Actually, the Federal President wanted to personally award the environmental prize on Sunday, but due to the corona infection of a bodyguard, it is currently in quarantine and was only switched on via video message.

The economist Ottmar Edenhofer from Potsdam and the entrepreneur siblings Trappmann from Limburg were honored with the highly endowed award in Hanover. They share the prize endowed with 500,000 euros. An honorary prize of 10,000 euros went to the entomologist Martin Sorg from Krefeld.

Climate change worrying more Australians than ever before, Australia Institute report reveals

  Climate change worrying more Australians than ever before, Australia Institute report reveals An Australia Institute survey shows the COVID-19 pandemic has not distracted from climate concerns. Rather, Australians are more concerned about the future of the planet than ever.In addition, 71 per cent of Australians now think Australia should be a world leader on climate action, according to The Australia Institute's Climate of the Nation report, which has been tracking Australian attitudes to climate change since 2007.

Billionaire philanthropist Bill Gates says the coronavirus pandemic is forcing some of his climate change work to the back burner, but the work However, in the long run, efforts to get the coronavirus pandemic under control will facilitate the fight against climate change , according to Bill Gates.

The WHO defines a pandemic as a "worldwide spread of a new disease." The US Centers for Disease Control and Prevention (CDC) The term pandemic applies to a disease that affects large numbers of people worldwide - clearly not applicable to the coronavirus outbreak based on evidence so far.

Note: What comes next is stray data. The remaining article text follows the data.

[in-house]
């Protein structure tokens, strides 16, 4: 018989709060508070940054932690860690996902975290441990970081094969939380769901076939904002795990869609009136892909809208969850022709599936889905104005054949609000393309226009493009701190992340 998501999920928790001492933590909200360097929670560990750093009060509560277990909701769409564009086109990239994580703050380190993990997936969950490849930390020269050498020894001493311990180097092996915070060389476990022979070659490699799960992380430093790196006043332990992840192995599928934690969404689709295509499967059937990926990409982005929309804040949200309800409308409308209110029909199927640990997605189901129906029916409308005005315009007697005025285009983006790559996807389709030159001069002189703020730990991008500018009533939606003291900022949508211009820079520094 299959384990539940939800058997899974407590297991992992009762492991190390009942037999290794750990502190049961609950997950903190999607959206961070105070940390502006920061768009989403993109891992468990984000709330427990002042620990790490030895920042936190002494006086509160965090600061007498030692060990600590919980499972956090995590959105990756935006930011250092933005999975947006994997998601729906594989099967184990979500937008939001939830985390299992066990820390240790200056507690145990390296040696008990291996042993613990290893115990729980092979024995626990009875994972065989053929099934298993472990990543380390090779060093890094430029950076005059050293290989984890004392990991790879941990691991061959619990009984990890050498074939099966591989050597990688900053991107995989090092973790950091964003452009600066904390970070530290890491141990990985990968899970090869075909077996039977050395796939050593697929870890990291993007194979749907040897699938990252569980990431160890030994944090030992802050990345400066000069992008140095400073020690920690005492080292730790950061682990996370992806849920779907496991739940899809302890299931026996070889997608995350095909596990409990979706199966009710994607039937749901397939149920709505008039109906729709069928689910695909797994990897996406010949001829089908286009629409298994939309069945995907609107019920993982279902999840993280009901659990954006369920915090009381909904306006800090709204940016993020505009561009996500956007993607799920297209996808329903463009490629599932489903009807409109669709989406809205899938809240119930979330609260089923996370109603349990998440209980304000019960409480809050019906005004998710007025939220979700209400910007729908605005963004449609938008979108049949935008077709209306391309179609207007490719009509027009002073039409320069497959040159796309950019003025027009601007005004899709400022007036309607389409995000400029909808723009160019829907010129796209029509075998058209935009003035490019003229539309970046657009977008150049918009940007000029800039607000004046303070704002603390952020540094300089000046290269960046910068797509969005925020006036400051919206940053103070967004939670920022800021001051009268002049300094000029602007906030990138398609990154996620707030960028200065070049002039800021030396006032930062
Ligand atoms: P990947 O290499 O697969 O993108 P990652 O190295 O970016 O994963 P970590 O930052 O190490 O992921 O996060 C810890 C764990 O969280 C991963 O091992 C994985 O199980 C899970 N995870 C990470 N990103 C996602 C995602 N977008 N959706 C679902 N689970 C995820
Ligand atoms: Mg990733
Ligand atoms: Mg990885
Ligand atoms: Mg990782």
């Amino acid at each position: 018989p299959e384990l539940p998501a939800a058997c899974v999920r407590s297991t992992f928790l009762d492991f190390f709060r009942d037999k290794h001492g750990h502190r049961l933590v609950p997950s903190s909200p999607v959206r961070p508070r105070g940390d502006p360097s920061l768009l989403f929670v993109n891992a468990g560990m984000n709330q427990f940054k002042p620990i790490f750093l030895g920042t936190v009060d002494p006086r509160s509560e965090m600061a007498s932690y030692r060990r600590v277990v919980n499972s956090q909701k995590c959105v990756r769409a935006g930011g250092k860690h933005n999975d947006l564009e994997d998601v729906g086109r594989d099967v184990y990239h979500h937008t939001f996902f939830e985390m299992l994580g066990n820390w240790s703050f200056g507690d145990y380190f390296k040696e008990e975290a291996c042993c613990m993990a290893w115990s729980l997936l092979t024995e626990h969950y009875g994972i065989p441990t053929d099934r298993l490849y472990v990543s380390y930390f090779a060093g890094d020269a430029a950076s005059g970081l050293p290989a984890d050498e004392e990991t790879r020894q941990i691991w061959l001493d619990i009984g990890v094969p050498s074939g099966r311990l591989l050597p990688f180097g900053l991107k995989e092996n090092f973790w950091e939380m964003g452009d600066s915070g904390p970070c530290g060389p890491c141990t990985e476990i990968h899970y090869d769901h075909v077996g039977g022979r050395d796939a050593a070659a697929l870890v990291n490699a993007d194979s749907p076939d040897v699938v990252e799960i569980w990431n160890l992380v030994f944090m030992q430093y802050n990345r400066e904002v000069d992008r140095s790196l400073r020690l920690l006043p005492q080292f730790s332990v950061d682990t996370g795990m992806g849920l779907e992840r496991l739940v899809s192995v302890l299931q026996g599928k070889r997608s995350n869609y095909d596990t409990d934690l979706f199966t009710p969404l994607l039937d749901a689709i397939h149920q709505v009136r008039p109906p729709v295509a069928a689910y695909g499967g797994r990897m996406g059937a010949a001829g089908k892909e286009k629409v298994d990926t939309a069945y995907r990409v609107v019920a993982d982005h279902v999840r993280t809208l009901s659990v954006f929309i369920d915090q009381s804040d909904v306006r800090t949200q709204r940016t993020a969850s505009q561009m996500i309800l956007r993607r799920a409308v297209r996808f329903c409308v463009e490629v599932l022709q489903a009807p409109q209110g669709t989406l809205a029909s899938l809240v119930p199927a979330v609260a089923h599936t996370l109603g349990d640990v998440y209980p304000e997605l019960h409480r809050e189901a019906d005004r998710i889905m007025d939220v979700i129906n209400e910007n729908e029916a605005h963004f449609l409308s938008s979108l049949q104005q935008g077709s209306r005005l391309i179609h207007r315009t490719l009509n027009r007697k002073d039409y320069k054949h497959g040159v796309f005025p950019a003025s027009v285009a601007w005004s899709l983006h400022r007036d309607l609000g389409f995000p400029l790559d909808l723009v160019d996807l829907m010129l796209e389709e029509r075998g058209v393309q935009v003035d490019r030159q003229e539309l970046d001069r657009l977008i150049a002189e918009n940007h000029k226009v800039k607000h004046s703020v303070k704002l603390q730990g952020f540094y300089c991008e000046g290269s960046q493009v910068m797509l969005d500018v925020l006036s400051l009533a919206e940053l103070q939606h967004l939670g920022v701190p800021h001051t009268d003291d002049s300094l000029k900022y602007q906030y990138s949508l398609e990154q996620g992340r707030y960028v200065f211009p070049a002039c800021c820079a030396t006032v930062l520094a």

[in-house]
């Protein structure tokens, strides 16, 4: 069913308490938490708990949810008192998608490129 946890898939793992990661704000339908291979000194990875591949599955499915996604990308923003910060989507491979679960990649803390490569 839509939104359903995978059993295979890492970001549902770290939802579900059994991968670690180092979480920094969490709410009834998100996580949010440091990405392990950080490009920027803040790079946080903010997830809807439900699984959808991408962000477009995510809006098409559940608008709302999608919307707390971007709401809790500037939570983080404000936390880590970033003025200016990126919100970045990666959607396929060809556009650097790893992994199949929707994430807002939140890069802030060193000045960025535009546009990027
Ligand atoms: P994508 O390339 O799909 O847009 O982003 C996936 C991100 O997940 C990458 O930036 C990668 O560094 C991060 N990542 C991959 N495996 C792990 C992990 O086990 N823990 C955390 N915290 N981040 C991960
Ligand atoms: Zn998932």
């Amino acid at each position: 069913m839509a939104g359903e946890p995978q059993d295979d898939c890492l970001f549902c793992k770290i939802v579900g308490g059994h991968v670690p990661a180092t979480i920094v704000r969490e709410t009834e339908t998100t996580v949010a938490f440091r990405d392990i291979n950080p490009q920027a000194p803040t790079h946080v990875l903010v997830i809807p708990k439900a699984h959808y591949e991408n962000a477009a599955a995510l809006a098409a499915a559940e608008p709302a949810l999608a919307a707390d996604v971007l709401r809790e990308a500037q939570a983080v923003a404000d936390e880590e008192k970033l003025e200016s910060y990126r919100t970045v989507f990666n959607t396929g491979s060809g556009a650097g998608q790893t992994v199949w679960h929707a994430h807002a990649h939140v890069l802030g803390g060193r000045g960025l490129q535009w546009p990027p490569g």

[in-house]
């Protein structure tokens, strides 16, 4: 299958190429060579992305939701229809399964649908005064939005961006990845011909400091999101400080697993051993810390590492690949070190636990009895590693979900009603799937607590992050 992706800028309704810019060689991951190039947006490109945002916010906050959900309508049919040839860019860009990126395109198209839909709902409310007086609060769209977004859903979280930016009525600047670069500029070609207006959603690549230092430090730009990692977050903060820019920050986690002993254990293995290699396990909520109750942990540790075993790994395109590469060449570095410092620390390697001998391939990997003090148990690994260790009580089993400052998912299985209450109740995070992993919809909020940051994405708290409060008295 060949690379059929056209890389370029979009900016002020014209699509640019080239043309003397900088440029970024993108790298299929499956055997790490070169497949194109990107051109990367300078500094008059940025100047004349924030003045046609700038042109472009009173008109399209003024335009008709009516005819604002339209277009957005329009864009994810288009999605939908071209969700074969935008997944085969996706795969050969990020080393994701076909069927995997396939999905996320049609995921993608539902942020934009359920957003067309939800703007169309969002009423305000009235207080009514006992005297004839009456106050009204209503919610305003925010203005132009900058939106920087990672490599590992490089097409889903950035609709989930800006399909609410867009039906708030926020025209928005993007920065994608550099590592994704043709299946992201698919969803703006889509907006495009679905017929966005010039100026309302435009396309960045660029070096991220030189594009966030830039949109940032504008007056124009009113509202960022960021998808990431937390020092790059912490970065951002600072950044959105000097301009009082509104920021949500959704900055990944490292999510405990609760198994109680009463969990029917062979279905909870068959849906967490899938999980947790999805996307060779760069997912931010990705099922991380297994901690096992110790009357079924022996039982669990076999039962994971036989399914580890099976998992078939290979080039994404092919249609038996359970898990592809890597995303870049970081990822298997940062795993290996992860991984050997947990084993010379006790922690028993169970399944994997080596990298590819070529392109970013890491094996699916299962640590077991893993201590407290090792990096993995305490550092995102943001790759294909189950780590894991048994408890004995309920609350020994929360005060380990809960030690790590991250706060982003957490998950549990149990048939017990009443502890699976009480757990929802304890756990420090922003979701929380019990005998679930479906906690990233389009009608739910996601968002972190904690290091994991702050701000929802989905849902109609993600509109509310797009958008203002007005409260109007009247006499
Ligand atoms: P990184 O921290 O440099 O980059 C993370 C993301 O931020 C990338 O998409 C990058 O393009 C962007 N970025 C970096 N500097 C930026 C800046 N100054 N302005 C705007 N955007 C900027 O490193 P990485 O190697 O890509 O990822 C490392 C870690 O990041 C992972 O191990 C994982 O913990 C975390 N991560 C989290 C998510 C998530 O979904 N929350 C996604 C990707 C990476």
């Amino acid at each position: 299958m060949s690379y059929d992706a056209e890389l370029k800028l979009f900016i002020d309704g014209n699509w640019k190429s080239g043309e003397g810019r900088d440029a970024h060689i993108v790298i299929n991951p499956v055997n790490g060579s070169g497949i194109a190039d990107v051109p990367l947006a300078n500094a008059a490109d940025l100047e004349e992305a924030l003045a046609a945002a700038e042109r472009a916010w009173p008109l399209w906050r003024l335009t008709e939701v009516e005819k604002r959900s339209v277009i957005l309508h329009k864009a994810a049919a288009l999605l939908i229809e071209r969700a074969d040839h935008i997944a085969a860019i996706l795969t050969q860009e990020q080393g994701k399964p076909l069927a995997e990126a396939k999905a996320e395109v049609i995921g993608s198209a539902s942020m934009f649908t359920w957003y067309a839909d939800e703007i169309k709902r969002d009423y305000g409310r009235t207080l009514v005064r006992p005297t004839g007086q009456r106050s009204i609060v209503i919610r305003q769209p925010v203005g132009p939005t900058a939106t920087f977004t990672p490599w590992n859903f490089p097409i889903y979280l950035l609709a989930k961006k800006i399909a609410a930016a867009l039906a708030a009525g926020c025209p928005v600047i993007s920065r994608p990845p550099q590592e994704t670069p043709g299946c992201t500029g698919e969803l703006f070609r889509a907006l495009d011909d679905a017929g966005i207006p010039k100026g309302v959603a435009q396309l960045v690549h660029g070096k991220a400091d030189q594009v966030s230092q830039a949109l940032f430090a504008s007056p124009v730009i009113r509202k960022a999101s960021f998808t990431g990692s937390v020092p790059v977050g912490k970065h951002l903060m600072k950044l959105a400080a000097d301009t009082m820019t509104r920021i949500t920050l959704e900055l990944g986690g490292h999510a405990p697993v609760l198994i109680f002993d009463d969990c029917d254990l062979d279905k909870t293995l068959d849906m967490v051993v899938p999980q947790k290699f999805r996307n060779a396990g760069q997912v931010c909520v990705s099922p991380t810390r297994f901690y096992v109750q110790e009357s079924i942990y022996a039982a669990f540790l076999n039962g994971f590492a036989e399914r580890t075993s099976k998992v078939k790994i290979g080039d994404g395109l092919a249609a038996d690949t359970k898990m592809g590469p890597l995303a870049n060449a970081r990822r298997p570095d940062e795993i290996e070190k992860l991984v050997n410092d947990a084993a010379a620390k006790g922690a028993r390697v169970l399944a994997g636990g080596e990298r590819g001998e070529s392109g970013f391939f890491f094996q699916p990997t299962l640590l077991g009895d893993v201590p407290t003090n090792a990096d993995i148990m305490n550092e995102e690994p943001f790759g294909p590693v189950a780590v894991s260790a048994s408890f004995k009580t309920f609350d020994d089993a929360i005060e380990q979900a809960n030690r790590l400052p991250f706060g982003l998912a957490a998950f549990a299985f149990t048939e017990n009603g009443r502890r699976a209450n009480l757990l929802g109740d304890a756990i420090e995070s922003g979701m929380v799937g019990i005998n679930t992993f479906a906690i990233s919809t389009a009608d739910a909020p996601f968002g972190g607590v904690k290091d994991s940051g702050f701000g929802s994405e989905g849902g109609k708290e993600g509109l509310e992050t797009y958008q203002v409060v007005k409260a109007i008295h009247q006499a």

Steinmeier praised the economist Edenhofer, who has been director of the Potsdam Institute for Climate Impact Research (PIK) since 2018, as a "lateral thinker in the best sense" who advises the Pope as well as the World Bank and the federal government.

Proposal for CO2 pricing

Edenhofer received the award, among other things, for his proposal for CO2 pricing, with which he made a significant contribution to the German government's agreement on a climate package. "Without people like you, the Paris climate agreement and the German climate package would not have existed," said Steinmeier.

The Trappmann siblings from Limburg in Hesse have been recognized as heads of a sheet metal factory for the particularly economical use of energy and resources in their company. With his work, entomologist Sorg pointed out the rapid extinction of species of flying insects.

The General Secretary of the German Federal Environment Foundation, Alexander Bonde, said that resource conservation will be a key issue for future generations. “We have to think more in terms of cycles - from a circular economy that goes far beyond a circular economy focused solely on waste recycling to a circular society.” (Dpa)

Climate change could cost about 310,000 jobs annually, according to new Deloitte report .
Climate change could reduce Australia’s economic growth by 3% per year and cost about 310,000 jobs annually if left unchecked, says Deloitte Access Economics.A business-as-usual recovery strategy to the pandemic would cause severe economic disruption if it does not account for the impacts of a warming environment, according to a report by Deloitte published Monday.